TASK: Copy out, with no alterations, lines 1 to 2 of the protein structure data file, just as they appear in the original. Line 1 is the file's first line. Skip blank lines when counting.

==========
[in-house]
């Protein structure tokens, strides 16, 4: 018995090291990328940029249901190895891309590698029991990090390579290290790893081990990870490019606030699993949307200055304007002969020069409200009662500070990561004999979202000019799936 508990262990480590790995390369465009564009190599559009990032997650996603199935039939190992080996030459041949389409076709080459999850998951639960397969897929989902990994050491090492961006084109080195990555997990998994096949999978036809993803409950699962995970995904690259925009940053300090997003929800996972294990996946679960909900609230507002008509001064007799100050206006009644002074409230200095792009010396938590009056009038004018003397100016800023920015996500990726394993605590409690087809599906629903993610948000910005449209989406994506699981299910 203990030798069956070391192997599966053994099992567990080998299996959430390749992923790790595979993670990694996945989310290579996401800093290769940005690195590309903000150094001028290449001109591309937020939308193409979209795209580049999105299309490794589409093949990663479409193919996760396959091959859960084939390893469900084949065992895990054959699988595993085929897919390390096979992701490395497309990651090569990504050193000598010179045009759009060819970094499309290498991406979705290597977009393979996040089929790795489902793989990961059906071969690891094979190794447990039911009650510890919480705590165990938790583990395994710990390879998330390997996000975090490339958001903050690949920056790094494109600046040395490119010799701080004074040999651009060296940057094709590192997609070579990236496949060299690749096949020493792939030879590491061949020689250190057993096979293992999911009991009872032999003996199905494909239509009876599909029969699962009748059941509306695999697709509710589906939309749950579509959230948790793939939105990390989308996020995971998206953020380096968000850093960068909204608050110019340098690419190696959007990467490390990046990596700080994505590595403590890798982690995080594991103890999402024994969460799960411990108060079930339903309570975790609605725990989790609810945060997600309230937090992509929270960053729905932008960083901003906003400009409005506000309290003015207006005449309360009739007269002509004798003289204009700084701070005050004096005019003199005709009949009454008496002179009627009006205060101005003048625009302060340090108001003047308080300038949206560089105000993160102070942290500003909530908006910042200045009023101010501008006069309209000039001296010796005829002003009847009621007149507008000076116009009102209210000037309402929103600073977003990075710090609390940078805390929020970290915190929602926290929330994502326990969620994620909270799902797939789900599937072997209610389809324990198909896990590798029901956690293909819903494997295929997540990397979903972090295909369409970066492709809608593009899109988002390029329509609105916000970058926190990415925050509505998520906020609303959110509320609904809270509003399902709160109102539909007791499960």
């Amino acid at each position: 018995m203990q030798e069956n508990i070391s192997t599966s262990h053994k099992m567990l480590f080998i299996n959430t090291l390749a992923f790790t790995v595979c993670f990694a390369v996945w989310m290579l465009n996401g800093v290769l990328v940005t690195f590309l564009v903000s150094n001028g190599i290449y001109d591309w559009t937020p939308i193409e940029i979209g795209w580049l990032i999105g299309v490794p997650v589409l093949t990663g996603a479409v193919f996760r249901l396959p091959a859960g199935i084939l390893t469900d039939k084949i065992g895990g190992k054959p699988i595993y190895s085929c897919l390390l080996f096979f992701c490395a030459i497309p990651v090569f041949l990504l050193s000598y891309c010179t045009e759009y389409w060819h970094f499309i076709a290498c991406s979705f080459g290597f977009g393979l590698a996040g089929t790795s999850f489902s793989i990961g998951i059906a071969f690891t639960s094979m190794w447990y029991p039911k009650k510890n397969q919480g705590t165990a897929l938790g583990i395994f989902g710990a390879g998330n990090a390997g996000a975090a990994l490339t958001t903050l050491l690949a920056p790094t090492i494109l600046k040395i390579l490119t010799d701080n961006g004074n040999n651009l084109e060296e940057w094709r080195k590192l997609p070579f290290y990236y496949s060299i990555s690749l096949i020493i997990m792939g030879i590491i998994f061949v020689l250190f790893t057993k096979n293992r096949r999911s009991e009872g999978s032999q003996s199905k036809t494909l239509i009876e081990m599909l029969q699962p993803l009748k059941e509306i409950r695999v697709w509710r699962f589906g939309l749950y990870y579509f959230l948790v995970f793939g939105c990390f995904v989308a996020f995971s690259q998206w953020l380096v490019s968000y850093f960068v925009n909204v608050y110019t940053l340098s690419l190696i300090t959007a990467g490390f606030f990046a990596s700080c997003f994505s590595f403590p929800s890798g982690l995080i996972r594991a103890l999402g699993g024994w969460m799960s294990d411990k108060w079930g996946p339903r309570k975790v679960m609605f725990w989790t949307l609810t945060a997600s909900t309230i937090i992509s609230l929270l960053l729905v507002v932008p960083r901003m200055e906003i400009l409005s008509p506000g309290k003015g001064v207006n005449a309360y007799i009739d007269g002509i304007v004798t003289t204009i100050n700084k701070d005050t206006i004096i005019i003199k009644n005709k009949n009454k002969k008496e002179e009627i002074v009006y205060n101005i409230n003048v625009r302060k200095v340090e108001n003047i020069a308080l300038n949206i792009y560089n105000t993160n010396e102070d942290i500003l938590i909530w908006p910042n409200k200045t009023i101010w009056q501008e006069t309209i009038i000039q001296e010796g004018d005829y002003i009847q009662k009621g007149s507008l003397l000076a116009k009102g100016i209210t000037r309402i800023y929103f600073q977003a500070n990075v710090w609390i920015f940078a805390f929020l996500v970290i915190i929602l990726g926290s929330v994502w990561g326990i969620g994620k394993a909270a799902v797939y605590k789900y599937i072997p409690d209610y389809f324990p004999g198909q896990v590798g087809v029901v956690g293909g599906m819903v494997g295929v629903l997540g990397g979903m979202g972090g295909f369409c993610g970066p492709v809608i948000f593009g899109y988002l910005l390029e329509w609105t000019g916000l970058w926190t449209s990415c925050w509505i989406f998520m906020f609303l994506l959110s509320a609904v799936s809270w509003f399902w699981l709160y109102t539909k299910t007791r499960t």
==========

[in-house]
């Protein structure tokens, strides 16, 4: 018995090291990328940029249901190895891309590698029991990090390579290290790893081990990870490019606030699993949307200055304007002969020069409200009662500070990561004999979202000019799936 508990262990480590790995390369465009564009190599559009990032997650996603199935039939190992080996030459041949389409076709080459999850998951639960397969897929989902990994050491090492961006084109080195990555997990998994096949999978036809993803409950699962995970995904690259925009940053300090997003929800996972294990996946679960909900609230507002008509001064007799100050206006009644002074409230200095792009010396938590009056009038004018003397100016800023920015996500990726394993605590409690087809599906629903993610948000910005449209989406994506699981299910 203990030798069956070391192997599966053994099992567990080998299996959430390749992923790790595979993670990694996945989310290579996401800093290769940005690195590309903000150094001028290449001109591309937020939308193409979209795209580049999105299309490794589409093949990663479409193919996760396959091959859960084939390893469900084949065992895990054959699988595993085929897919390390096979992701490395497309990651090569990504050193000598010179045009759009060819970094499309290498991406979705290597977009393979996040089929790795489902793989990961059906071969690891094979190794447990039911009650510890919480705590165990938790583990395994710990390879998330390997996000975090490339958001903050690949920056790094494109600046040395490119010799701080004074040999651009060296940057094709590192997609070579990236496949060299690749096949020493792939030879590491061949020689250190057993096979293992999911009991009872032999003996199905494909239509009876599909029969699962009748059941509306695999697709509710589906939309749950579509959230948790793939939105990390989308996020995971998206953020380096968000850093960068909204608050110019340098690419190696959007990467490390990046990596700080994505590595403590890798982690995080594991103890999402024994969460799960411990108060079930339903309570975790609605725990989790609810945060997600309230937090992509929270960053729905932008960083901003906003400009409005506000309290003015207006005449309360009739007269002509004798003289204009700084701070005050004096005019003199005709009949009454008496002179009627009006205060101005003048625009302060340090108001003047308080300038949206560089105000993160102070942290500003909530908006910042200045009023101010501008006069309209000039001296010796005829002003009847009621007149507008000076116009009102209210000037309402929103600073977003990075710090609390940078805390929020970290915190929602926290929330994502326990969620994620909270799902797939789900599937072997209610389809324990198909896990590798029901956690293909819903494997295929997540990397979903972090295909369409970066492709809608593009899109988002390029329509609105916000970058926190990415925050509505998520906020609303959110509320609904809270509003399902709160109102539909007791499960």